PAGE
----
Coast KZN

15 Mar 2021

Crude oil and debris cleared from polluted canal

Thobele Nzama (Southlands Sun) Picture: Amanzimnyama canal looking spotless.

In a swift response to the pollution issue at the Amanzimnyama canal, a clean-up was completed. Calls for stricter measures to ensure the culprits responsible are fined were echoed by the chairman of the Bluff Rate Payers’ Association, Ivor Aylward, and the South Durban Community Environmental Alliance’s air quality officer, Bongani Mthembu.

“I don’t know if it was the rain, but the canal is flowing very fast at the moment. We’ve got a boom across the canal up to where it is all washed up against the wall of the bridge.”

“I really don’t know if they captured all the crude oil or whatever it was. There was a huge truck with a crane to clear the debris stuck against the wall of the bridge. Crude oil was also collected and everything was taken out of the weir. I thank whoever organised this, whether it was the municipality, thank you very much,” said Aylward.

Although he said, there is still a huge problem inside the weir which was in the process of a clean-up. The canal was infested with oil and rubbish which prompted a tip-off by Aylward who was shocked at the pollution washing downstream.

He alleged that the oil was dumped in the canal as a way for companies to cut corners and further warned that if nothing was done, the consequences would be dire.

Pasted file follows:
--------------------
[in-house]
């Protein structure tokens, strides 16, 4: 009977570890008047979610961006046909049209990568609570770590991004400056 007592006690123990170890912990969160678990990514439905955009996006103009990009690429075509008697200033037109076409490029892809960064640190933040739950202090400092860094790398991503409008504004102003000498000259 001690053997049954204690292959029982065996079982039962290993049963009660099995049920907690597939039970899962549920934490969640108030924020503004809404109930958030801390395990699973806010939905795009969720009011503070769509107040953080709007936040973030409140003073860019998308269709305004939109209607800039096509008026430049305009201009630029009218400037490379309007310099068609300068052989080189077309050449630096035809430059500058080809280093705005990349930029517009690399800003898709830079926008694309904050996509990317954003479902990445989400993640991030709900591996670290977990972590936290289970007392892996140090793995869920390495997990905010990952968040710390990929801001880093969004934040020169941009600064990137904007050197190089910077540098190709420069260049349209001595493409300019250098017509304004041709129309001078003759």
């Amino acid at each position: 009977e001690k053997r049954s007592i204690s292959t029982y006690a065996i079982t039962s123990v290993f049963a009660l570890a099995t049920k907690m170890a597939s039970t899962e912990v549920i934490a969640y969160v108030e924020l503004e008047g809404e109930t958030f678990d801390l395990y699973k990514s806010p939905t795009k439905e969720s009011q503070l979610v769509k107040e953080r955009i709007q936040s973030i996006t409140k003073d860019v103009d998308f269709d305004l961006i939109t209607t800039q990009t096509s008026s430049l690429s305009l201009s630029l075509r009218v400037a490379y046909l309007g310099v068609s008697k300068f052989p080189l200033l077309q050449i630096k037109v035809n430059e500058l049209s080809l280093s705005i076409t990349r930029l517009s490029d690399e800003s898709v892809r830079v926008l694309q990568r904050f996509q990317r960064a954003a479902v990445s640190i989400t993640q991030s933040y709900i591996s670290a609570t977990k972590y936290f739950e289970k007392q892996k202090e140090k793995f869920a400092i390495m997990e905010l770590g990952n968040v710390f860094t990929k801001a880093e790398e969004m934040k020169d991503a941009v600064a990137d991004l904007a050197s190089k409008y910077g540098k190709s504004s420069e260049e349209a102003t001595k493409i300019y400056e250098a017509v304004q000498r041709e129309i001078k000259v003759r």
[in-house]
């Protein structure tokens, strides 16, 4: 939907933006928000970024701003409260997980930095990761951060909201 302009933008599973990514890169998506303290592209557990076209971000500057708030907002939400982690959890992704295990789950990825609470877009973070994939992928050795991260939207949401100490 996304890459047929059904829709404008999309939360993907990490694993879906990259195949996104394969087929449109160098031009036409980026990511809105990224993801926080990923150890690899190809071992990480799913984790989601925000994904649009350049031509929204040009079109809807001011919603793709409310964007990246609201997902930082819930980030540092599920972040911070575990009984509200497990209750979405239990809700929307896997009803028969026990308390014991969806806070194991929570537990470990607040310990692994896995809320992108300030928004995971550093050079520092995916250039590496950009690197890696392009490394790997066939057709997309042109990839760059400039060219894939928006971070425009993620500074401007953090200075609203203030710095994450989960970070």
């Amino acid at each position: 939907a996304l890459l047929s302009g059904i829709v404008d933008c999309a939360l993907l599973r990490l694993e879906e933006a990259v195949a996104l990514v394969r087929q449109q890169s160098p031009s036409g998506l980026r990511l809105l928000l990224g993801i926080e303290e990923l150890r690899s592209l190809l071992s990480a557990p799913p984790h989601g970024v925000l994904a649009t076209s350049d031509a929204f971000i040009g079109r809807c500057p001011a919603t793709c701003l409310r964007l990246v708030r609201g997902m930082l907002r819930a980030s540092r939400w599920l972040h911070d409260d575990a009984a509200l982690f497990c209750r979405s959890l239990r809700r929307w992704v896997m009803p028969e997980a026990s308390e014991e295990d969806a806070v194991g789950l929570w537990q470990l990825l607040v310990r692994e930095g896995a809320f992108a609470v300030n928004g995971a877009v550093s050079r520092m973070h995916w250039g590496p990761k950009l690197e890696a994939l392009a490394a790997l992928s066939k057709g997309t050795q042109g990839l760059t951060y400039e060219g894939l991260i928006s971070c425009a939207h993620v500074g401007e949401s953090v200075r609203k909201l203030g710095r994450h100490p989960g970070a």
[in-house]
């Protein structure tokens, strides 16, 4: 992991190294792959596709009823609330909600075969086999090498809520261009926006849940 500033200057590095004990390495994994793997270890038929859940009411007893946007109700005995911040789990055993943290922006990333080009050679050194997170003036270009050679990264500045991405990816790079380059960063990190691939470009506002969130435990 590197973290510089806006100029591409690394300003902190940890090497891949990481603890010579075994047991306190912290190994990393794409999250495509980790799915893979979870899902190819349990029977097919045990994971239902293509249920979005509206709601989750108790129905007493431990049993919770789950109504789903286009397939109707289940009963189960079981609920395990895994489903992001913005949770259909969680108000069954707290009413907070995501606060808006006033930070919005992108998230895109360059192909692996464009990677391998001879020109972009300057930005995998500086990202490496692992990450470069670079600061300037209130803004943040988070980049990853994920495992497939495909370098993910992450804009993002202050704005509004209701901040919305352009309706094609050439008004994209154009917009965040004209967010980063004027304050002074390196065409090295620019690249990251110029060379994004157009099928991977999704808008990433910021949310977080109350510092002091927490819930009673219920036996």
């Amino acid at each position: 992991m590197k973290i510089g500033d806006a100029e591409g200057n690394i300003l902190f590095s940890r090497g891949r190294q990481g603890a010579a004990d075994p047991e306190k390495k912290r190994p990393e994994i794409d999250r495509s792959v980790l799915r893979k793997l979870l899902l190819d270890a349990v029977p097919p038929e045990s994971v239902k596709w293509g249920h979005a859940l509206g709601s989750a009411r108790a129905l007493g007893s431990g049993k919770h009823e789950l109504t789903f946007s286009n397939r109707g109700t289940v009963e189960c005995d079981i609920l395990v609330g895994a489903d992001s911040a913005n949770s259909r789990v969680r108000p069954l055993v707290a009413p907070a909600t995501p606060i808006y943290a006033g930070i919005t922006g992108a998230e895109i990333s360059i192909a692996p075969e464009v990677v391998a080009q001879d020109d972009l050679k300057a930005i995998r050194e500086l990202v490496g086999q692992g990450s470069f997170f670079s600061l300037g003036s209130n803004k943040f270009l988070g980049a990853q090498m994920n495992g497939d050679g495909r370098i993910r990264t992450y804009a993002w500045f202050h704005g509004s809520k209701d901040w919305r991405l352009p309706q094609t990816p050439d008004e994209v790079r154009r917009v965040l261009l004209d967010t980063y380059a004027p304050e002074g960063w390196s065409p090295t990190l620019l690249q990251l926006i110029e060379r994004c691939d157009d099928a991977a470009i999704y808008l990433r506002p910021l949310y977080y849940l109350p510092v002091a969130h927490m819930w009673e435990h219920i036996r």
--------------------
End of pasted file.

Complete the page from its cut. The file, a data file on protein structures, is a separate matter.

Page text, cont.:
“This is going out to our sea, what is going to be left for our children one day? It is irresponsible behaviour by the public,” he said.

Apart from the hazardous implications the pollution has on marine life, it is accompanied by an unbearably foul stench. Several motorists who drive past the canal on Solomon Mahlangu Drive have complained about it on social media.

The South Durban Community Environmental Alliance’s air quality officer, Bongani Mthembu, said a thorough investigation is still needed to provide the answers.

“We visited the South Waste Water Treatment Works’ offices on Wednesday, 10 March to find out what was going on. They told us that they were aware of the sewage at the canal and would investigate the oil issue and where it comes from.”

“It can’t be from just one neighbouring oil factory even though they have access to the canal. There are also back yard mechanics who could also possibly be dumping their used oil because they too have access to the canal. A proper investigation will come up with the answers we seek,” he said.

The municipality’s spokesperson, Msawakhe Mayisela, said the city’s oil and trash traps adjacent to the weir were made to trap small volumes of oil and other pollutants.

“They are not designed to contain large volumes of oil spillages or illegal dumping. We are in the process of appointing a hazmat company to attend to the cleaning of the oil traps. We have also reported the matter to our Pollution Department to address the containment of the illegal oil in the canal. We also urge residents and companies that contribute to the pollution to stop polluting our waters. This is detrimental to our environment. Those found responsible will be dealt with accordingly,” he said.